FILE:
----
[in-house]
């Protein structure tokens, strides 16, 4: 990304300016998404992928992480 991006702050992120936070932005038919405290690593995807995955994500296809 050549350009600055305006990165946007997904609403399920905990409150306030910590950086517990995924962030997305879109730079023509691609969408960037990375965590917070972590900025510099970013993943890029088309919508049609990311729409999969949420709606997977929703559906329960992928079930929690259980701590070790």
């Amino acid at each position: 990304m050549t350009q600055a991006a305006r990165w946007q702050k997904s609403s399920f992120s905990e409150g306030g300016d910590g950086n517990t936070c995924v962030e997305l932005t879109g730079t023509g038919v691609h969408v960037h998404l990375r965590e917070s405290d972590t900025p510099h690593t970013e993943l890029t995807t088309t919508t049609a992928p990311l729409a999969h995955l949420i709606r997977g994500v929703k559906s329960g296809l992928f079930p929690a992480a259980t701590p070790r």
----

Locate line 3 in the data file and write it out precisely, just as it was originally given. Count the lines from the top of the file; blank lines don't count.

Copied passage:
């Amino acid at each position: 990304m050549t350009q600055a991006a305006r990165w946007q702050k997904s609403s399920f992120s905990e409150g306030g300016d910590g950086n517990t936070c995924v962030e997305l932005t879109g730079t023509g038919v691609h969408v960037h998404l990375r965590e917070s405290d972590t900025p510099h690593t970013e993943l890029t995807t088309t919508t049609a992928p990311l729409a999969h995955l949420i709606r997977g994500v929703k559906s329960g296809l992928f079930p929690a992480a259980t701590p070790r």